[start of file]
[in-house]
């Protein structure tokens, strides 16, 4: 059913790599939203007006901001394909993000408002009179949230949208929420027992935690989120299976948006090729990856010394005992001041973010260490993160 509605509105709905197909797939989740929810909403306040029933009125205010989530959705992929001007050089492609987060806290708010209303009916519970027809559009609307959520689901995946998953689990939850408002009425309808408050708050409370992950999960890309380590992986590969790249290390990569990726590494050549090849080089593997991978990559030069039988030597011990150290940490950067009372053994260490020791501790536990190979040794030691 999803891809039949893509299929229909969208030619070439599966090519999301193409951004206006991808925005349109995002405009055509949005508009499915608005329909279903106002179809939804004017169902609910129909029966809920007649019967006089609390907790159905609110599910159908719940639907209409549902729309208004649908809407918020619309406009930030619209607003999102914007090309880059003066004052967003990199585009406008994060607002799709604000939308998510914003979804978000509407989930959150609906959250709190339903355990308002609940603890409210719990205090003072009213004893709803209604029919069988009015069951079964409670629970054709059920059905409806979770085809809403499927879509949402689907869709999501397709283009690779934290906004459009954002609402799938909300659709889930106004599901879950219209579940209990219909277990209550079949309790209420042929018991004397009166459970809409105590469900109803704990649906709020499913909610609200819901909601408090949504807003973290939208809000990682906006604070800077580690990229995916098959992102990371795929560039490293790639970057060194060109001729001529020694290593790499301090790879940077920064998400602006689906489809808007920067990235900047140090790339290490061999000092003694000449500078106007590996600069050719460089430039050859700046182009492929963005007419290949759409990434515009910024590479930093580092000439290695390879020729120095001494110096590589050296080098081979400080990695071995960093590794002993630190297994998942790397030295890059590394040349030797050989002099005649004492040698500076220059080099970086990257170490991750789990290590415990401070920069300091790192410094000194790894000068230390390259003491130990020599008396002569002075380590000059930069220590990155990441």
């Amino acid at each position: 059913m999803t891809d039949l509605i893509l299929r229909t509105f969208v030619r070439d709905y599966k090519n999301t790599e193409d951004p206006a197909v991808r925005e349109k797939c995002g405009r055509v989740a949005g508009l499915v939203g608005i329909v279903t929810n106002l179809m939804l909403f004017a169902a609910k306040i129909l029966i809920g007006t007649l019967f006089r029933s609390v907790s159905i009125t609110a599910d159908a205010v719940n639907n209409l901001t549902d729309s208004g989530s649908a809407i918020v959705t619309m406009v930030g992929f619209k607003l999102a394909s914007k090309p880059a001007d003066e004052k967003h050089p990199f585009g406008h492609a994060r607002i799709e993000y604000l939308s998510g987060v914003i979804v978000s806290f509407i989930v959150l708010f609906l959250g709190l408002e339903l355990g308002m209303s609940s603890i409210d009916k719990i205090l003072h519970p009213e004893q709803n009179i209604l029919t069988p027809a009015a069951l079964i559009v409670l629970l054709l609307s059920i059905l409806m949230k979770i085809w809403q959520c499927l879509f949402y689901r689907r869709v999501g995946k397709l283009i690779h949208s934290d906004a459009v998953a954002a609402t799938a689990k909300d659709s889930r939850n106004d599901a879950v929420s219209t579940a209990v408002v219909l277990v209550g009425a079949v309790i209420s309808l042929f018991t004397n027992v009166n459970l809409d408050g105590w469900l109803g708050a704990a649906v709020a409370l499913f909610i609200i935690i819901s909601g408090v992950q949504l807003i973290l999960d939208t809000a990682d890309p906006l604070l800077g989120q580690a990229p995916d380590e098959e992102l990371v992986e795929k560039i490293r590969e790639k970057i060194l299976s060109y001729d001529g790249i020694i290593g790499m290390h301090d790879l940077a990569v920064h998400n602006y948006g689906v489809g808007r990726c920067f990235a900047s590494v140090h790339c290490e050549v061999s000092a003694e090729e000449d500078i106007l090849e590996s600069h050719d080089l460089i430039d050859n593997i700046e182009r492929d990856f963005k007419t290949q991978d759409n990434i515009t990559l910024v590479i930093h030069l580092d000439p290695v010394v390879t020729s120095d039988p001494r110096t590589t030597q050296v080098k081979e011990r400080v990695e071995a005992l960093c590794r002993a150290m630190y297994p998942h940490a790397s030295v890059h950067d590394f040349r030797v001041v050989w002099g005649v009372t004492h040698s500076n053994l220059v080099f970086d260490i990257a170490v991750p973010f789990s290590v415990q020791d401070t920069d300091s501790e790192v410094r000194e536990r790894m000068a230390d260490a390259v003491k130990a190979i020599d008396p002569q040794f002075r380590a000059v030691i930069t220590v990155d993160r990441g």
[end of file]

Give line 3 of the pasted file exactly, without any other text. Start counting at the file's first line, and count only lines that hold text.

């Amino acid at each position: 059913m999803t891809d039949l509605i893509l299929r229909t509105f969208v030619r070439d709905y599966k090519n999301t790599e193409d951004p206006a197909v991808r925005e349109k797939c995002g405009r055509v989740a949005g508009l499915v939203g608005i329909v279903t929810n106002l179809m939804l909403f004017a169902a609910k306040i129909l029966i809920g007006t007649l019967f006089r029933s609390v907790s159905i009125t609110a599910d159908a205010v719940n639907n209409l901001t549902d729309s208004g989530s649908a809407i918020v959705t619309m406009v930030g992929f619209k607003l999102a394909s914007k090309p880059a001007d003066e004052k967003h050089p990199f585009g406008h492609a994060r607002i799709e993000y604000l939308s998510g987060v914003i979804v978000s806290f509407i989930v959150l708010f609906l959250g709190l408002e339903l355990g308002m209303s609940s603890i409210d009916k719990i205090l003072h519970p009213e004893q709803n009179i209604l029919t069988p027809a009015a069951l079964i559009v409670l629970l054709l609307s059920i059905l409806m949230k979770i085809w809403q959520c499927l879509f949402y689901r689907r869709v999501g995946k397709l283009i690779h949208s934290d906004a459009v998953a954002a609402t799938a689990k909300d659709s889930r939850n106004d599901a879950v929420s219209t579940a209990v408002v219909l277990v209550g009425a079949v309790i209420s309808l042929f018991t004397n027992v009166n459970l809409d408050g105590w469900l109803g708050a704990a649906v709020a409370l499913f909610i609200i935690i819901s909601g408090v992950q949504l807003i973290l999960d939208t809000a990682d890309p906006l604070l800077g989120q580690a990229p995916d380590e098959e992102l990371v992986e795929k560039i490293r590969e790639k970057i060194l299976s060109y001729d001529g790249i020694i290593g790499m290390h301090d790879l940077a990569v920064h998400n602006y948006g689906v489809g808007r990726c920067f990235a900047s590494v140090h790339c290490e050549v061999s000092a003694e090729e000449d500078i106007l090849e590996s600069h050719d080089l460089i430039d050859n593997i700046e182009r492929d990856f963005k007419t290949q991978d759409n990434i515009t990559l910024v590479i930093h030069l580092d000439p290695v010394v390879t020729s120095d039988p001494r110096t590589t030597q050296v080098k081979e011990r400080v990695e071995a005992l960093c590794r002993a150290m630190y297994p998942h940490a790397s030295v890059h950067d590394f040349r030797v001041v050989w002099g005649v009372t004492h040698s500076n053994l220059v080099f970086d260490i990257a170490v991750p973010f789990s290590v415990q020791d401070t920069d300091s501790e790192v410094r000194e536990r790894m000068a230390d260490a390259v003491k130990a190979i020599d008396p002569q040794f002075r380590a000059v030691i930069t220590v990155d993160r990441g």